Selling Push vs. Pull Products

One of our Tastefully Driven vendors recently contacted us to see if we were ready to re-order their products yet.  We’ve placed one other re-order since the launch of the site, but overall their products haven’t sold very well compared to other brands.  We don’t have a ton in stock, but they’re moving so slow that we’re certainly not inclined to re-order at this point.  So, we bluntly told them as much.

Their response?  Push the product more.  Give out samples, hold contests, give some away to bloggers in the industry.  Not bad ideas, but the premise is that WE need to push THEIR products.   Thing is, their product is very up-and-coming and does not have the name brand recognition that our other lines do. We rank multiple times in the top 10 in Google for all of their products.  Our main disappointment in sales isn’t because we haven’t pushed their product enough (hell, we’ve hardly pushed any of the products on TD), it’s that their isn’t more of an existing demand for their products.

Don’t get me wrong – it was our choice to carry the line and the responsibility lies with us to research the demand for a product before selling it. We’re just disappointed that the existing demand for it isn’t stronger.  Who knows, maybe it will pick up and we’ll capitalize on our solid rankings.

Which got me to thinking – there are really two types of products that we can pick up:  push products or pull productsPush products, like the one described above, are products that we have to push on to our customers through newsletters, mailings,  announcements in the blog, on-site cross-product upsells, or other promotions.  Customers have never heard of the product, so we’re relying on ourselves to sell them on it.  Pull products are products that have such an existing demand that by adding them to our shopping cart we automatically generate sales due to their auto-inclusion in our product feeds and on our extremely SEO-friendly site (a large portion of TD products already rank top 10 in Google without us really doing anything).  Any pushing we do is just an added bonus.

Why would anyone want to carry a push product?  IF you have a built in audience that listens to you, push products give you the power to push the products you want to sell.  Maybe it’s your own brand with a higher margin, or a brand new product that you have exclusive rights to.  A site like Detailed Image for example, has 3+ years of forum presence in the (relatively) small auto-detailing community.  Everyone knows “George and Greg from Detailed Image” and therefore they have the ability to push products.  If they tell people that a new polish or wax is better, people will listen…at least initially.  If there are two comparable products and they decide to support one over another for any number of reasons, customers will likely listen and buy the brand they recommend.

Tastefully Driven is only a few months old.  It’s not in a niche like auto detailing.  Maybe someday we’ll have that kind of loyal audience, maybe we won’t.  It’s two different types of businesses and that’s fine. One thing is clear:  for new sites or sites built to generate sales via search like TD, you had better do your research and pick up only pull products.  Taking advantage of existing demand is far easier than creating the demand.  Otherwise it’ll just remain sitting on your shelves collecting dust while you’re wishing you had that money available to pick up a more popular line of products.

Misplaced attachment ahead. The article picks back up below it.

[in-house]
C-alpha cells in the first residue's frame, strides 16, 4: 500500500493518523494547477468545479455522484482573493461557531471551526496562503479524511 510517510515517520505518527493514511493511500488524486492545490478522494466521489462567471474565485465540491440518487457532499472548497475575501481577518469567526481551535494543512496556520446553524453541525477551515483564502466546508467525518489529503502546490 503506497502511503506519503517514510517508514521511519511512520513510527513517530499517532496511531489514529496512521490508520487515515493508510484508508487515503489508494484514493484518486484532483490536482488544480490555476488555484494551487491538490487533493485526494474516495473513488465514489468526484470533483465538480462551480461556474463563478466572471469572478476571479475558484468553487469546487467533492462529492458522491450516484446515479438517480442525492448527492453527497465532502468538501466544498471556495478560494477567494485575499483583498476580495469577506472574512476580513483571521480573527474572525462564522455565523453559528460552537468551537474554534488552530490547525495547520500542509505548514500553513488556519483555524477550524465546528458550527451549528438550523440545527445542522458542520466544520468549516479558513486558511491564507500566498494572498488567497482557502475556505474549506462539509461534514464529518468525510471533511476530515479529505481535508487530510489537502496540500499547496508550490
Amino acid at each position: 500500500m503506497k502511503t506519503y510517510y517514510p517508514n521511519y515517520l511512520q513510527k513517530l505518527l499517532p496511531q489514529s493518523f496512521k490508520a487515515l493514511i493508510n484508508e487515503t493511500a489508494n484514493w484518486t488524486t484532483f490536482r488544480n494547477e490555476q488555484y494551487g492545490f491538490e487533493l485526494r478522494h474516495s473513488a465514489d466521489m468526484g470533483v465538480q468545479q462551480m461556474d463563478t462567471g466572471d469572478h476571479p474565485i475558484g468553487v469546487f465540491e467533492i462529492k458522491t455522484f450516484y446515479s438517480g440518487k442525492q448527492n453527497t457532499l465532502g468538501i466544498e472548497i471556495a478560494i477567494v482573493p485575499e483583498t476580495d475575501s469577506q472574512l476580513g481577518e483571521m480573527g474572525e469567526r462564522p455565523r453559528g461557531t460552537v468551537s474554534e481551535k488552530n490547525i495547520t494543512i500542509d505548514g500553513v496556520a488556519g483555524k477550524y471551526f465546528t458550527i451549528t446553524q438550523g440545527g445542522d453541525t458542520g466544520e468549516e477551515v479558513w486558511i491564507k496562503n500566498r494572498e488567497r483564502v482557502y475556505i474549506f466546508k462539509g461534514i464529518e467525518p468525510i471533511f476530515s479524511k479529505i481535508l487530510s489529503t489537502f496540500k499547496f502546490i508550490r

1 comment on Selling Push vs. Pull Products

  1. nethy says:

    I’m glad you bring this up Adam. A great topic to tackle.

    I’m also glad you didn’t just take it as ‘why should I push?’ & leave it as that.

    Though, of course, push vs pull isn’t always black & white. One common accusation of e-tail is that it’s just an online cash register. Many traditional retailers are actually in the push business. As in, that is what they do. In fact, it’s a big part of the mom n’ pop thing.
    You go into a butcher: ‘I’m barbecuing for 20. What steaks should I get?’
    A restaurant: ‘How’s your fish?’
    A computer shop: ‘I mostly just play with photos.’
    Clothes & Food, the biggest retail sectors are pretty much reliant on people walking around a store and looking around.

    Most E commerce has always been the ideal for a puller customer. But the value of informing, endorsing, reassuring, etc. is definitely there. The pull market is actually pretty small by comparison.

    I think it’s changing though. Amazon for example, is a great place to research. Woot! is exclusively a push. And new gen e tailers like yourselves know the value of being more then a cash register.

    BTW What I think is interesting with you guys is that you’re taking & using what is traditionally the small business advantage: personalisation, and applying it to etail.

    ‘Everyone knows “George and Greg from Detailed Image” ‘ Wal-Mart just can’t match that.

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